The Transfiguration: Matt.17:1-13, Lk.9:28-36. This episode is usually classified as a resurrection narrative, although a theophany may be a better classification.

Keeping the messianic secret until Jesus is raised from the dead, Matt.17:9-13.

The significant feature of the transfiguration is its Exodus imagery and the insights it gives us into the Biblical theology of "the kingdom of God." The transfiguration incident draws on the story of Moses climbing Mount Sinai with three friends, confronting the divine, radiating the divine aura and being covered by the cloud of God's presence. Luke goes further, telling us that Jesus discussed "his exodus which he was about to complete in Jerusalem", Lk.9:31. Mark makes this link by reminding us that "the Son of Man must suffer." For all three gospel authors, the transfiguration of Jesus presents as firmly fixed in tradition.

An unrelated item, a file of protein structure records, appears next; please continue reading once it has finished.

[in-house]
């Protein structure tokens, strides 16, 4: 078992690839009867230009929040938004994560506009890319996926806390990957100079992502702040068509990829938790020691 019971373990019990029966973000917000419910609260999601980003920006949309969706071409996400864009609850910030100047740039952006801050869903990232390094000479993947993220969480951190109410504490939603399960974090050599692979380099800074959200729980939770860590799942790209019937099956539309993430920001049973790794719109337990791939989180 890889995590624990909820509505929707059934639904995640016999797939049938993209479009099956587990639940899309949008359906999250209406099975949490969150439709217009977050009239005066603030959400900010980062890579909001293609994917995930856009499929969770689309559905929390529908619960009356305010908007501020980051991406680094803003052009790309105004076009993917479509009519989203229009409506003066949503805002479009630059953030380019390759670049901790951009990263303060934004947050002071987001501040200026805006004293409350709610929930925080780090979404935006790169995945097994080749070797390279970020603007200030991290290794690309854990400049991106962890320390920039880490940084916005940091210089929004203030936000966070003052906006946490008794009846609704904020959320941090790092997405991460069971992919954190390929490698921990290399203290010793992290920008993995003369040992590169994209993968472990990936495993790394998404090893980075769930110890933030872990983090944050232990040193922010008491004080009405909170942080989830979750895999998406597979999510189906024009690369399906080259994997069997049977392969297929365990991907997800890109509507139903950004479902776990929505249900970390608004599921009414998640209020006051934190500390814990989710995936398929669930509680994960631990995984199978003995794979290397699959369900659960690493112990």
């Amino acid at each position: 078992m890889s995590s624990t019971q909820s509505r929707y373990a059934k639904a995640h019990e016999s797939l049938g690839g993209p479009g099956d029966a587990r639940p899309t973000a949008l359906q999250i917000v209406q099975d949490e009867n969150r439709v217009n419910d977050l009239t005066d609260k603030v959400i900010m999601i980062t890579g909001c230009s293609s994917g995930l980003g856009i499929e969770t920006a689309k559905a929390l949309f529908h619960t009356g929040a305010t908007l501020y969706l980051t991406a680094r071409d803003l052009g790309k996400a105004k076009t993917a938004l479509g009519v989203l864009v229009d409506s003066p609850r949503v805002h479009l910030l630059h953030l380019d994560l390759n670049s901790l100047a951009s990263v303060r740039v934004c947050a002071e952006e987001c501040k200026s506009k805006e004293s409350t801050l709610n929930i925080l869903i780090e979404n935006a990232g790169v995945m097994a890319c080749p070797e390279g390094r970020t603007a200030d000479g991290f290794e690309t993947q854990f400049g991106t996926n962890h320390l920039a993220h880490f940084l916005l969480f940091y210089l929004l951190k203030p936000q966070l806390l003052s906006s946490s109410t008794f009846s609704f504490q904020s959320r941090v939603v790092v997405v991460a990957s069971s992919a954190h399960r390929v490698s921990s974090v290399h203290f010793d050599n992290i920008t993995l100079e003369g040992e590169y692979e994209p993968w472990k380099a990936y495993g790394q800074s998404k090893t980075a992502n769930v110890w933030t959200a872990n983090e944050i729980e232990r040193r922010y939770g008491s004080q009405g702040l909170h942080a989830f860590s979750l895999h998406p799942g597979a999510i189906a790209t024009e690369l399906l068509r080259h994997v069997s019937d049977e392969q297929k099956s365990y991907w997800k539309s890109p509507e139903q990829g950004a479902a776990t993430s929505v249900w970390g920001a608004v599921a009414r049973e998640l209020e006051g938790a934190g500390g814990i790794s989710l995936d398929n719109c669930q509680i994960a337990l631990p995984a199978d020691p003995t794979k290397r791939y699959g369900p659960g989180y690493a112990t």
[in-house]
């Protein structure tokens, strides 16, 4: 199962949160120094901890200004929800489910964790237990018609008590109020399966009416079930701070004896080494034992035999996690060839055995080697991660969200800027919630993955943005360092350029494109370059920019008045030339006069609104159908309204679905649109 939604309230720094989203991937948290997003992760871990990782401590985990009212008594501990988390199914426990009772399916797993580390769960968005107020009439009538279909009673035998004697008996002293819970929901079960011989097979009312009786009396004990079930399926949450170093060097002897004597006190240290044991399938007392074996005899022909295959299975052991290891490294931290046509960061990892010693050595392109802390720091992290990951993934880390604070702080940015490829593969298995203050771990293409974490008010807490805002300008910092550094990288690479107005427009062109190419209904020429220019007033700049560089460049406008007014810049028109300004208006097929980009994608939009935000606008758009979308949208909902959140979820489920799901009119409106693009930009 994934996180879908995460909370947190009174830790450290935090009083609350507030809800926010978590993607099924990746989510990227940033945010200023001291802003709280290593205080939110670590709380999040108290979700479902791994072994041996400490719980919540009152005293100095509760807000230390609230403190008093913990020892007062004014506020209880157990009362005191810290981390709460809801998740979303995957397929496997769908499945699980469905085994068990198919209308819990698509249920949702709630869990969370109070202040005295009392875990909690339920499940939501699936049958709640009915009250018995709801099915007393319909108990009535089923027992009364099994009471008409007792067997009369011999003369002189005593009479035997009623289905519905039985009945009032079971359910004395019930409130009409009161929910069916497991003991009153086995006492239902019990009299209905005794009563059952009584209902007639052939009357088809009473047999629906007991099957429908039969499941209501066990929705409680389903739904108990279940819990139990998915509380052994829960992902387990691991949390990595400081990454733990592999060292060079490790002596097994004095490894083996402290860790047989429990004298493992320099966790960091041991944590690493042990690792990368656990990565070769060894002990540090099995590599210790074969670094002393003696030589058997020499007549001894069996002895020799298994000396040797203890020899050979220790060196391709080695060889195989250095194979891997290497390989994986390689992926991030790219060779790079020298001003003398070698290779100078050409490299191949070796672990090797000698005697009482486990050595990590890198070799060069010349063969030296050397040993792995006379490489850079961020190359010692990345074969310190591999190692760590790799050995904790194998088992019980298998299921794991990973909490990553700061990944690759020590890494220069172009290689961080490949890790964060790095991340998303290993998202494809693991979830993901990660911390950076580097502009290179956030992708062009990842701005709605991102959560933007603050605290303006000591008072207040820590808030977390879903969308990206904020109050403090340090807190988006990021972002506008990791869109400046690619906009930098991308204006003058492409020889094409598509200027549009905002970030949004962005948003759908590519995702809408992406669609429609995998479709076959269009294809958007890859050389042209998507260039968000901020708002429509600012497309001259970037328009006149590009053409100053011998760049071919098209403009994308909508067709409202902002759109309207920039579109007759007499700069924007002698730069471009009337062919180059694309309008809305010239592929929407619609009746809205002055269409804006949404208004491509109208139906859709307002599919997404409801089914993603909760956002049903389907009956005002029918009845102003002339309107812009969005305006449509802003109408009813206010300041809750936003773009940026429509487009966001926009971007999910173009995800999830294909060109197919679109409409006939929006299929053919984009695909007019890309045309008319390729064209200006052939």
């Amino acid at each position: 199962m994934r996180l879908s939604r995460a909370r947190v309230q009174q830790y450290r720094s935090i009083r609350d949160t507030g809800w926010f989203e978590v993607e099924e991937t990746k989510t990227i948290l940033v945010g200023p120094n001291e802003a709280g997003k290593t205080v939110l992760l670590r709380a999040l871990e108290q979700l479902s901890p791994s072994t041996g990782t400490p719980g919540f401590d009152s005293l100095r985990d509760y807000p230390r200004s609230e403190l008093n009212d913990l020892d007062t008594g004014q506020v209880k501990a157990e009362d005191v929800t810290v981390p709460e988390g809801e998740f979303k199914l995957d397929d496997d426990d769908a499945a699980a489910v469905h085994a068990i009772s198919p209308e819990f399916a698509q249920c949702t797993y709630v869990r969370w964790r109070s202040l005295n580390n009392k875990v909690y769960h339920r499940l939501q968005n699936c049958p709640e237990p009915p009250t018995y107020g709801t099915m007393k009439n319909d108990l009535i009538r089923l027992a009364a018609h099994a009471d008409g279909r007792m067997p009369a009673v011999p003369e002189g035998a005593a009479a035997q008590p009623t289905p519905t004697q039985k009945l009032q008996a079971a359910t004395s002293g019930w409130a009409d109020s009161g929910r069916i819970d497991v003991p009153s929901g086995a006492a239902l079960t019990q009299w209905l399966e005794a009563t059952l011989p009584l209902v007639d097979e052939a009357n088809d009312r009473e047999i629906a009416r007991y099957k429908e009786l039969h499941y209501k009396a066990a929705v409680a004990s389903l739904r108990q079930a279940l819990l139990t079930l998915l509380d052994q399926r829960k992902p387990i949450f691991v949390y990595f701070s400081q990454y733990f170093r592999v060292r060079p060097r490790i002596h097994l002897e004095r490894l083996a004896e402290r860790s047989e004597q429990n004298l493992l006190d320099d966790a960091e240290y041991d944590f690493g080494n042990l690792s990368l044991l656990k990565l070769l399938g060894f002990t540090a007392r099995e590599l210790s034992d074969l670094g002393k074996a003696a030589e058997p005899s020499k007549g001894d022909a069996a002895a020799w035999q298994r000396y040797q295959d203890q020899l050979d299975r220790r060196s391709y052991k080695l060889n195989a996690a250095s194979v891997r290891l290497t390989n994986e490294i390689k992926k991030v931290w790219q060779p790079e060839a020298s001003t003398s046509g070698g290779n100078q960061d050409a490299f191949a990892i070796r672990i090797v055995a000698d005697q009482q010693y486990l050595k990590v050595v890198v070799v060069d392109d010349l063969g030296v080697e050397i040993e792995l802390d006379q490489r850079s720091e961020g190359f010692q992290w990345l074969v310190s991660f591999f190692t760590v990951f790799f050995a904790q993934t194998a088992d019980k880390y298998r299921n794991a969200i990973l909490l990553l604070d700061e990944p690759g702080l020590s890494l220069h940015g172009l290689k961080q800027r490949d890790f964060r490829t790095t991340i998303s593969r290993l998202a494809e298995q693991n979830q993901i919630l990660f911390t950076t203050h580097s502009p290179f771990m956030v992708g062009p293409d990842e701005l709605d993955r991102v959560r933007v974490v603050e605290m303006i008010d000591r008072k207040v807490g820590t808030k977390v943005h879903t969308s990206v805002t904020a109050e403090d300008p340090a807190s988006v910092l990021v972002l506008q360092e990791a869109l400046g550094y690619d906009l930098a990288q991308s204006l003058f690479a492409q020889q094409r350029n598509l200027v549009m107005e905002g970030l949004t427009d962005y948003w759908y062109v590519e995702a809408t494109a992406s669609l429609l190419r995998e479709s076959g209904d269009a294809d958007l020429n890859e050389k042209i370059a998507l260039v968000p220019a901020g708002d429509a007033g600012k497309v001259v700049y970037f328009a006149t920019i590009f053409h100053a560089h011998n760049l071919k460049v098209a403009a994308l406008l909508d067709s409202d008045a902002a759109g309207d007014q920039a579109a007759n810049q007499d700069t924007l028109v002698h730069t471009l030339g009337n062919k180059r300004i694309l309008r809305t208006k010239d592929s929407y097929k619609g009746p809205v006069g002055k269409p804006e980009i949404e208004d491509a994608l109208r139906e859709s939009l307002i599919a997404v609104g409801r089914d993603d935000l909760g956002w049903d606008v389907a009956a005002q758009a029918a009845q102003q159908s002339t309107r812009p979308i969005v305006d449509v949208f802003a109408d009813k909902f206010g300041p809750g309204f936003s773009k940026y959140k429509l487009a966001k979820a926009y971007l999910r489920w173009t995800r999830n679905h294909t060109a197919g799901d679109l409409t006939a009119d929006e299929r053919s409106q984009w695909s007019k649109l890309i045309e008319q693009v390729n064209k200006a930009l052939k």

v] Exposition: A simple exposition of this passage can be found in the pew-level sermon notes Jesus transfigured.

Text - 9:2

i] The glory of the transfiguration, v2-8. Although not a full reenactment of Moses' ascent up Mount Sinai, Jesus, none-the-less, takes the inner circle of his disciples up a high mountain, and there "his whole appearance changes before there very eyes." His clothes, probably his whole person, is shrouded with a dazzling brightness. In the midst of a settling mist, the disciples witness Jesus speaking with Moses, as well as Elijah, another prophet who spoke with God and lived to tell. During the Exodus it was Moses who was radiant on the mountain, now it is Jesus. With the weather settling in, the disciples want to keep the conversation going, so they offer to build some shelters. Luke tells us that the discussion concerns Jesus' "exodus" (his departure), "the destiny he was to fulfil in Jerusalem." Of course, the disciples miss the point of the occasion, they don't need to listen to what Moses and Elijah have to say, they need only listen to Jesus.

meta + acc. "after" - [and] after [six days]. Temporal use of the preposition. This unusual time signature serves to link the transfiguration to the preceding episode.

paralambanei (paralambanw) pres. "took" - [jesus] takes [peter and james and john]. Historic / narrative present, serving to introduce the next step in the narrative. The taking of three disciples ties in with the "some standing here" of v1.